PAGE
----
Tesamorelin is used to reduce excess fat around the stomach that is caused by taking certain HIV medications. This condition is also called lipodystrophy (LYE-poe-DIS-troe-ee). Tesamorelin is not a weight-loss medication and should not be used to treat obesity.
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How it works?
In vitro, tesamorelin binds and stimulates human GRF receptors with similar potency as the endogenous GRF.
Growth Hormone-Releasing Factor (GRF), also known as growth hormone-releasing hormone (GHRH), is a hypothalamic peptide that acts on the pituitary somatotroph cells to stimulate the synthesis and pulsatile release of endogenous growth hormone (GH), which is both anabolic and lipolytic. GH exerts its effects by interacting with specific receptors on a variety of target cells, including chondrocytes, osteoblasts, myocytes, hepatocytes, and adipocytes, resulting in a host of pharmacodynamic effects. Some, but not all these effects, are primarily mediated by IGF-1 produced in the liver and in peripheral tissues.
Redness, itching, pain, irritation, or bruising at the injection site may occur. Muscle aches may also occur. If any of these effects persist or worsen, tell your doctor or pharmacist promptly.
This medication may rarely make your blood sugar rise, which can cause or worsen diabetes. Tell your doctor right away if you have symptoms of high blood sugar such as increased thirst/urination. If you already have diabetes, check your blood sugar regularly as directed and share the results with your doctor. Your doctor may need to adjust your diabetes medication, exercise program, or diet.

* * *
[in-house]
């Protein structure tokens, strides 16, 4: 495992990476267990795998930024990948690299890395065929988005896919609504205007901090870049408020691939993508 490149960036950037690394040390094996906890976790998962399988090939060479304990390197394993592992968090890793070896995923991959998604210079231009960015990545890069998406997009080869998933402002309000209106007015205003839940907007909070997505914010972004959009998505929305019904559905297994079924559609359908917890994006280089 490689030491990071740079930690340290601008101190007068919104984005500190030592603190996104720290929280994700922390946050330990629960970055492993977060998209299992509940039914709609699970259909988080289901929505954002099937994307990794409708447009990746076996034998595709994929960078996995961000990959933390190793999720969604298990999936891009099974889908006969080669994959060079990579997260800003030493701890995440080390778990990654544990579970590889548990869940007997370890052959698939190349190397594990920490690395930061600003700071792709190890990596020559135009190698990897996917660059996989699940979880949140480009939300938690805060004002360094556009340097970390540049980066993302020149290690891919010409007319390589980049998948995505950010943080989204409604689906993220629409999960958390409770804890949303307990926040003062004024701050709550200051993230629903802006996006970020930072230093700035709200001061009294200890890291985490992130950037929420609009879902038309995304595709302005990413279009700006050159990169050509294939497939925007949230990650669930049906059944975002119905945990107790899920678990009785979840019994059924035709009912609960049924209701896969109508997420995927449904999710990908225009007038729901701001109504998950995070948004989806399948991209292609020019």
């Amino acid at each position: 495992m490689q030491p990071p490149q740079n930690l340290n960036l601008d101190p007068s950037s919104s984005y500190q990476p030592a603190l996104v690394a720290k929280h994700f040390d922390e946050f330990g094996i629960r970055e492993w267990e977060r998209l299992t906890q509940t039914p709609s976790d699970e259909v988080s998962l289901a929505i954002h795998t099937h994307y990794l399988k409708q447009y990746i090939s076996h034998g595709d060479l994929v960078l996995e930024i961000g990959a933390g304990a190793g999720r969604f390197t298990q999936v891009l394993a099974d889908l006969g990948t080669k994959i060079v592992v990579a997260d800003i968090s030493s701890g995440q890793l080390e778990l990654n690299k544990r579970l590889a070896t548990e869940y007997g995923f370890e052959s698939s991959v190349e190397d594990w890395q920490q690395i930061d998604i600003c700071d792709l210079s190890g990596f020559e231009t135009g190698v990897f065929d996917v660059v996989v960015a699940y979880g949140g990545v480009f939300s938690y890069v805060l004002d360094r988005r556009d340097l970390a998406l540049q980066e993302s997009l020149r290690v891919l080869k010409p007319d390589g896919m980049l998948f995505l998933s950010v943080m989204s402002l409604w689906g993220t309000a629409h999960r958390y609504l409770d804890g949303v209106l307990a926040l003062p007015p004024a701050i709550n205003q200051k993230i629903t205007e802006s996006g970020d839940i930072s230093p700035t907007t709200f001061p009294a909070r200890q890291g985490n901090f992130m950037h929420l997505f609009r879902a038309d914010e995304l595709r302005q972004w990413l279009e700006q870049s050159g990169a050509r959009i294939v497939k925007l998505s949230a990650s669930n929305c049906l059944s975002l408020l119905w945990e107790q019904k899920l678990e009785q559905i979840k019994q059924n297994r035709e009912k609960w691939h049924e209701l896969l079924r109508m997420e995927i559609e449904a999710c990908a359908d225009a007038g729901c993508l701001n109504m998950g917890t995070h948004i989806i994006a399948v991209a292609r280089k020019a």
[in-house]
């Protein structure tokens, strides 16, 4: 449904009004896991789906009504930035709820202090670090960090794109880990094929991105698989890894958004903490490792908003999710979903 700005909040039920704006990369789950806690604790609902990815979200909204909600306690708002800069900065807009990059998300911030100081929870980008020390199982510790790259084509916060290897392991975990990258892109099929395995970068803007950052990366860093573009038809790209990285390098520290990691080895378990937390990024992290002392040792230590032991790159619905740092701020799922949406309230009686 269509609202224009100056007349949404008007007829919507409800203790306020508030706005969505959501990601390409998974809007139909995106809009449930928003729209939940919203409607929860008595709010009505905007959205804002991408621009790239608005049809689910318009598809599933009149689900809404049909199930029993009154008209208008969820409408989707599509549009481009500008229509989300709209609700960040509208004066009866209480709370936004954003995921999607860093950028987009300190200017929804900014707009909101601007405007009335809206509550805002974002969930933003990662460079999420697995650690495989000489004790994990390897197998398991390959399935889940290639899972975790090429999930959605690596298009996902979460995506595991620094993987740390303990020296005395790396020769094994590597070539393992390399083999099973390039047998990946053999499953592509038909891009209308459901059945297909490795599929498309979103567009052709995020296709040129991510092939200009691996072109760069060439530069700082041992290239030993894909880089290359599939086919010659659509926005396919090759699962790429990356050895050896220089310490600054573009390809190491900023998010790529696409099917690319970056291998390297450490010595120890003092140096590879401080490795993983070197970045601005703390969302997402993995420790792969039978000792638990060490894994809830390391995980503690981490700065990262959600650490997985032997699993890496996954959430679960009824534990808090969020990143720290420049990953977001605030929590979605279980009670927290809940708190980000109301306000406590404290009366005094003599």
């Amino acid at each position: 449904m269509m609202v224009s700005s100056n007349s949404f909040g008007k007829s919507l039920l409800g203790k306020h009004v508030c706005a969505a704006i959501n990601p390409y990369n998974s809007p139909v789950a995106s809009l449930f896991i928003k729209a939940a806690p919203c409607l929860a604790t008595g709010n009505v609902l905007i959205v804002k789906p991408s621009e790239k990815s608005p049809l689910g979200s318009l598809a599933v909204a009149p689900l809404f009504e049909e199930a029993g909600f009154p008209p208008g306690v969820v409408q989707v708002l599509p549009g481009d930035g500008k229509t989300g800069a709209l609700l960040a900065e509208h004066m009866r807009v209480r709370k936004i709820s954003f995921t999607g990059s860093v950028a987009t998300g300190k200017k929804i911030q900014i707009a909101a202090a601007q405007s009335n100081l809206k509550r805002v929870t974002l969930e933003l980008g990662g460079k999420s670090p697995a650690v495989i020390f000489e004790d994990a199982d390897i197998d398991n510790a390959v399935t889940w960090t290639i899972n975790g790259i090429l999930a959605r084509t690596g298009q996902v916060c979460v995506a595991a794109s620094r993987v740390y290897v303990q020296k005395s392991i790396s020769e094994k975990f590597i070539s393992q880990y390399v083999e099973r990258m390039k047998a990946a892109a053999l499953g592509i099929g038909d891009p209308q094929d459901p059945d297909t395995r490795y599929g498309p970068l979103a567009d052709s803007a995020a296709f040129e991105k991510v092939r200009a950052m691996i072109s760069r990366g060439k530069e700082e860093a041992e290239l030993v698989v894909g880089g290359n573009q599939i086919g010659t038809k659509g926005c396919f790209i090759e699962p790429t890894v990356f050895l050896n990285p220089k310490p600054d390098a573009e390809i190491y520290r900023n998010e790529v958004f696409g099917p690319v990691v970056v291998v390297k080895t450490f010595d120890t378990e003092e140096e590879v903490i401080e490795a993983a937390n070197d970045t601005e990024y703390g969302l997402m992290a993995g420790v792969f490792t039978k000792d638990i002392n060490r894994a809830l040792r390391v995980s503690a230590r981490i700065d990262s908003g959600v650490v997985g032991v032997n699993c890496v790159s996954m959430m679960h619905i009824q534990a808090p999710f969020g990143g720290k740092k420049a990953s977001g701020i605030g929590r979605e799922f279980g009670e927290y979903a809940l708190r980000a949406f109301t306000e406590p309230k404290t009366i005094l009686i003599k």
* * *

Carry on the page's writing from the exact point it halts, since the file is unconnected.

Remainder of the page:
You should not use tesamorelin if you are allergic to it, or if you have:
● a pituitary gland disorder;
● history of pituitary gland tumor or surgery;
● a history of head injury or radiation treatment; or if you are pregnant.
The recommended dose of Tesamorelin is 2 mg injected subcutaneously once a day.
The recommended injection site is the abdomen. Injection sites should be rotated to different areas of the abdomen. Do not inject into scar tissue, bruises or the navel.
Tesamorelin reduces visceral fat by approximately 18% and improves body image distress in HIV-infected patients with central fat accumulation. These changes are achieved without significant side effects or perturbation of glucose
“I have been on Egrifta for 14 months. It took 6 months before I noticed much. I am now pleased with the results and will continue to use the product.”
I began the injection of 2 mg daily and after week one I noticed that my stomach was beginning to soften. Now nearly a month into this medication I have come down 12 lbs and seem to be holding there. I hope it and pray it gets me back to where I should be.”
Egrifta (tesamorelin) for Lipodystrophy: “I have used Egrifta for about 4 years now, except when the drug was not available. I had a reduction in belly fat to a great degree AND lost over 25 lbs. I tapered the drug when I got too thin and stopped for over 9 months due to drug not being available. I believe I have also seen more fat in my face where it wasted before. I started again about 1 year ago when I started gaining weight (but more the old way)Now in the last 6 months my belly is still soft as oppposed to hard before the drug but still gaining weight so I have been dieting. Anyone else seeing similar or different longer term effects?”